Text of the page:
I’ve heard people say things like, “It’s my life,” “I’m free to be who I want to be,” or “You can’t tell me what to believe.” And those people are right. It is their life; God gave it to them. They are free to make their choices because God created them with the freedom to choose. And, I shouldn’t force anyone to agree with my preferences; God has always made certain we could know his. And God’s preferences for our lives should be our highest priorities. 

God didn’t leave us alone to make random, personal choices. He gave us guidance, answers, solutions, forgiveness, grace, and his “one and only Son” (John 3:16). Our priority isn’t to help people enjoy their earthly lives, living any way they choose. Our priority is to love God and honor his word, by walking in the truth. We are called to live with biblical priorities. 

Jesus said, if you love him, “feed my sheep” (John 21:17). The question for today is this: What are we feeding those around us?


How do we honor the Lord’s sacrifice in a culture that increasingly ignores the Savior? 

The answer is for God’s people to love others so much that we want them to live sanctified, eternal lives.

  • Love people enough to want their salvation.
  • Value their eternal lives more than their temporary lives on earth.
  • Teach God’s truth with love. We aren’t imposing our personal truth; we are offering God’s perfect truth.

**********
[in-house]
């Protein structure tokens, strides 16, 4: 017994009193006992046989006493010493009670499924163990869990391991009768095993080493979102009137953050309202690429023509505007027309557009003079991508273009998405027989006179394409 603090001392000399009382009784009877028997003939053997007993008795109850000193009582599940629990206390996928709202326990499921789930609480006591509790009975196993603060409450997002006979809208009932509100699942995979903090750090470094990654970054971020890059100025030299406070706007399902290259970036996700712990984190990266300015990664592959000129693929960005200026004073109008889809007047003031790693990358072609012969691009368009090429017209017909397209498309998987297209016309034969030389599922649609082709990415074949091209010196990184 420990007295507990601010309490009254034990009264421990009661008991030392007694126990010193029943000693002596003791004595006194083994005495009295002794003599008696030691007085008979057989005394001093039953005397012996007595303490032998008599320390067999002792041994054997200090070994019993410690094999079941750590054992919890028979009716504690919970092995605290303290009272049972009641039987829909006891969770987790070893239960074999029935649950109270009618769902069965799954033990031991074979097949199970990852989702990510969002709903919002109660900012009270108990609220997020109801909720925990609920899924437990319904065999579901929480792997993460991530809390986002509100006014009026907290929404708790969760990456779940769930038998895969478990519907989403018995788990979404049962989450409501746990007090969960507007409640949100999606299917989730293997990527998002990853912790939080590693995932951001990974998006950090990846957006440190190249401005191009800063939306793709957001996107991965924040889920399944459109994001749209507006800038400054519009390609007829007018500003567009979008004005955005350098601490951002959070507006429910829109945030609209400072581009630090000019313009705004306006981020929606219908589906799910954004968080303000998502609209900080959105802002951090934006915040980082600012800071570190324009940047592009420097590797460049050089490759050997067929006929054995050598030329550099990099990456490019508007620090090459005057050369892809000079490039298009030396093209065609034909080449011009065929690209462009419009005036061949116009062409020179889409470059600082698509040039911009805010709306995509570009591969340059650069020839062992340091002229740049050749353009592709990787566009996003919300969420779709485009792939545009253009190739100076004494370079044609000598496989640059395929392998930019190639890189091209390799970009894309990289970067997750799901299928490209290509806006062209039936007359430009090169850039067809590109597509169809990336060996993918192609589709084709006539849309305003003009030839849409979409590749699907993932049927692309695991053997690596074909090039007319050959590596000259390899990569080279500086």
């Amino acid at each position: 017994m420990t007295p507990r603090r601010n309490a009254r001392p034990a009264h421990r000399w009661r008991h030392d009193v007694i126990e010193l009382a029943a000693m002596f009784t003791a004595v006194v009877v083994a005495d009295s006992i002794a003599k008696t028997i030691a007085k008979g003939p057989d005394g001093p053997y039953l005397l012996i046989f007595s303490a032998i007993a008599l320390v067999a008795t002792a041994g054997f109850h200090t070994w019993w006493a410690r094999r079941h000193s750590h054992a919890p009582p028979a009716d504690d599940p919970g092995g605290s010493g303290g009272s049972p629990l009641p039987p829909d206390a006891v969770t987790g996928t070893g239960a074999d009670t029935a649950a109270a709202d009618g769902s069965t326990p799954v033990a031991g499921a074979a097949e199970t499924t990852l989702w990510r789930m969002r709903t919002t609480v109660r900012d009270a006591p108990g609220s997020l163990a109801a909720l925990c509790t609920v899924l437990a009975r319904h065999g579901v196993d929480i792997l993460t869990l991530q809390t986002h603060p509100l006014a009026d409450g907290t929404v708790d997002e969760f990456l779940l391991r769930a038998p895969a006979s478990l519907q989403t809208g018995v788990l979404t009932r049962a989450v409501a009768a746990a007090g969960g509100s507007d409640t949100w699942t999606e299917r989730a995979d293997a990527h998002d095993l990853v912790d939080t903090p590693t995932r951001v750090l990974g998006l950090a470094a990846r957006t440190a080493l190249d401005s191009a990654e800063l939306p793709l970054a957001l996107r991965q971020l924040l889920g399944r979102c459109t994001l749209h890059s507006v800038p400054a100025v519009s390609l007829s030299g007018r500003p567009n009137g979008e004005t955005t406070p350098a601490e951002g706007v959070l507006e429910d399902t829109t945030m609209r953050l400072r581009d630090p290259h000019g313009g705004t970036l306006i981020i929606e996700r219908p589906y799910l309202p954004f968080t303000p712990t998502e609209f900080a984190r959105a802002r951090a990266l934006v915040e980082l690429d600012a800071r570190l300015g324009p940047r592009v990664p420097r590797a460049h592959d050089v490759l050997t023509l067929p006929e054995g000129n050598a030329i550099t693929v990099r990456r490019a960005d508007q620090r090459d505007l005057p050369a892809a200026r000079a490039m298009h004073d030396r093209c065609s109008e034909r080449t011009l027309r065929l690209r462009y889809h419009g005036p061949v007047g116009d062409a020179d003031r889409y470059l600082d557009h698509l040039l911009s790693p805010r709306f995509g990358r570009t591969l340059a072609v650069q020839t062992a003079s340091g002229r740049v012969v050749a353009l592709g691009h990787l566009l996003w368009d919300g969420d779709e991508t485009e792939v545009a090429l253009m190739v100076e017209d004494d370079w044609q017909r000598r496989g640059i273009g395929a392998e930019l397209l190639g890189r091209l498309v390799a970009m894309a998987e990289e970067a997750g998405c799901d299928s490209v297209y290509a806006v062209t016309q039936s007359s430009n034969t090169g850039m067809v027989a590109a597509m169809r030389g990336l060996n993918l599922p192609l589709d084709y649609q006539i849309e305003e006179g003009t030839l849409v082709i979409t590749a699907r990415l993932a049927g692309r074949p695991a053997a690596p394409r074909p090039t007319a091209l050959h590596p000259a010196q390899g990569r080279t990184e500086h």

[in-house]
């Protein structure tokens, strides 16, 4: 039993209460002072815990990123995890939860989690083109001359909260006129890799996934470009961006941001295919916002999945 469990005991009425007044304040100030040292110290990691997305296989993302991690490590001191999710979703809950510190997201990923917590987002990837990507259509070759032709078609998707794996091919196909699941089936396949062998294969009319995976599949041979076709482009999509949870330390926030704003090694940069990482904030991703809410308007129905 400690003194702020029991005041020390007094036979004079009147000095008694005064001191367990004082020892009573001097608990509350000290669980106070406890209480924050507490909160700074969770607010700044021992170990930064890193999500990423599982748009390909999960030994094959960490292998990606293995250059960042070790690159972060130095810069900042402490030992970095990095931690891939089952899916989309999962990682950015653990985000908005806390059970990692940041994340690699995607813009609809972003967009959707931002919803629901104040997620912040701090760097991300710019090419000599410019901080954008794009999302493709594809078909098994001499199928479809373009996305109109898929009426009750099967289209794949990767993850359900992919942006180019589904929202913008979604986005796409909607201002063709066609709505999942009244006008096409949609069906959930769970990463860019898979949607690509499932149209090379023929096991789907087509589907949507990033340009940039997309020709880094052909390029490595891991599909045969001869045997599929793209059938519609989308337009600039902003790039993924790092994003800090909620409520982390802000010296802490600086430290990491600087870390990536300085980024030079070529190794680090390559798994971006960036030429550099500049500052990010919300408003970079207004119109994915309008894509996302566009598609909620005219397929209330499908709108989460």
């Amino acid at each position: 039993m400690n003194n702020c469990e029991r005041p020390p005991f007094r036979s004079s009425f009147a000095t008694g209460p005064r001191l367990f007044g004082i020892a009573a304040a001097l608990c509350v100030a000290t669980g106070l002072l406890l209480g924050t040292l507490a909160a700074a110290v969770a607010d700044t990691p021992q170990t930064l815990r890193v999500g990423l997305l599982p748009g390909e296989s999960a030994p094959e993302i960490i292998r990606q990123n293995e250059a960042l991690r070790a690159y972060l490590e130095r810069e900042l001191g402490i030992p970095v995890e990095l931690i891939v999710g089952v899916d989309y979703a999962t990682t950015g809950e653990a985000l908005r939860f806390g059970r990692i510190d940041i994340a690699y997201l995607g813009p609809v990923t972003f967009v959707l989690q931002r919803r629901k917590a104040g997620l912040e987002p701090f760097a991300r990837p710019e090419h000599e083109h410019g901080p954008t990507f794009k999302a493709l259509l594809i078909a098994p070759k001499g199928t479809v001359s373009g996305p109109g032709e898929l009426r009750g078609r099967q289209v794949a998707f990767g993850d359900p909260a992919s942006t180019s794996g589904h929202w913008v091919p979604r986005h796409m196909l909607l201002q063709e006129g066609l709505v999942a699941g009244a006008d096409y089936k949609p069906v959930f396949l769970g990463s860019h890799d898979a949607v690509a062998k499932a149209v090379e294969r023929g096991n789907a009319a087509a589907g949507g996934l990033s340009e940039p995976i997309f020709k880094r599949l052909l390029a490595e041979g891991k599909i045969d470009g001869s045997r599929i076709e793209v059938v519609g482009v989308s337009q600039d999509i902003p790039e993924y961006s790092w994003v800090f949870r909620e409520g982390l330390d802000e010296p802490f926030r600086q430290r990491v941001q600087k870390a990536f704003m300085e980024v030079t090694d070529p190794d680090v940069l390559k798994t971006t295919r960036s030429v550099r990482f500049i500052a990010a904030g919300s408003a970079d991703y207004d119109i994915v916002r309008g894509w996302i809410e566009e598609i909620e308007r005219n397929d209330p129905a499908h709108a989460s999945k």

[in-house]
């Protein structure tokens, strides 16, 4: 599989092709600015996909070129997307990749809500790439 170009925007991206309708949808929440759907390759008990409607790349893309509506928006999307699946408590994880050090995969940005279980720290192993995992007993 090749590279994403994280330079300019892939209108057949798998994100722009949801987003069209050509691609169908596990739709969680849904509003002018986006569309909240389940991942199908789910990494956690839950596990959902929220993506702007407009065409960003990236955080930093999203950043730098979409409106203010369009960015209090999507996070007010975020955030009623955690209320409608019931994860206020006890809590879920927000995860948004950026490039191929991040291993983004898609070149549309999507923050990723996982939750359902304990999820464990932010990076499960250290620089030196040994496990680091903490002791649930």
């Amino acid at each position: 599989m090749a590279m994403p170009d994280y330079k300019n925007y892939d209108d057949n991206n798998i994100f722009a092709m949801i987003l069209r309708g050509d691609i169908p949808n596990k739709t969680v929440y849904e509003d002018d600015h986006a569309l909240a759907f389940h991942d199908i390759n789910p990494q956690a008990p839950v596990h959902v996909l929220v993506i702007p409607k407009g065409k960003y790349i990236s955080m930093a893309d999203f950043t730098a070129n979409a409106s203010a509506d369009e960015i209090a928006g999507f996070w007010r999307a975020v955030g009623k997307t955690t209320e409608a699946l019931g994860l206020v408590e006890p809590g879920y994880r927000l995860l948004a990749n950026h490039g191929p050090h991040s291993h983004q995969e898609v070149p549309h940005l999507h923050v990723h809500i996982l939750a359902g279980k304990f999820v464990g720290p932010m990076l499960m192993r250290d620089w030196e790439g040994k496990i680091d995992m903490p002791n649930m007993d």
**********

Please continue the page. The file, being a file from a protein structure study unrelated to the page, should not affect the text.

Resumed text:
• Live with bold, compassionate confidence that Jesus is Lord.
  • Refuse to accept a sinful choice as a “personal preference.” People deserve to know how to be right with God and others. If necessary, love them enough to let them hate you. That is the sacrifice Christ made for each of us.


Oil has been floating to the water above the USS Arizona for many years. If it was going to mix with the water, it would have by now. But, we know it never will. The stain serves as a strong reminder that people died in that place, sacrificing themselves for our country.

Let the “rainbow” messages in your inbox this month remind you that Christ died for everyone. Sin and faith don’t mix eternally and can’t mix now. Thankfully, the biblical meaning of the rainbow still holds. God provided redemption for sin. But, people need to choose their redemption in Christ. Our job is to teach them how.


Jesus spoke to the Samaritan woman at the well, a woman living in sexual sin. He offered her the chance to drink from the living water and never thirst again. She was saved that day and changed. She chose to believe Christ, and she chose to go back to her home and live differently. 

The Samaritan woman went back to her village and told others how to find Jesus. Scripture says, “Many Samaritans from that town believed in him because of the woman’s testimony, ‘He told me all that I ever did.’ So when the Samaritans came to him, they asked him to stay with them, and he stayed there two days. And many more believed because of his word” (John 4:39–41). 

Our Christian priority isn’t to accept sin; it is to help people separate from it. We can offer them a better way to live on earth and the promise of eternity. But knowing that is a priority isn’t the same thing as living with that priority. 

Will we love people enough to let them hate us? 

Will we care enough to offer them truth? 

Everyone has choices.

Our priority is to be in the world but not of it. 

Oil and water naturally separate. God made them to do just that.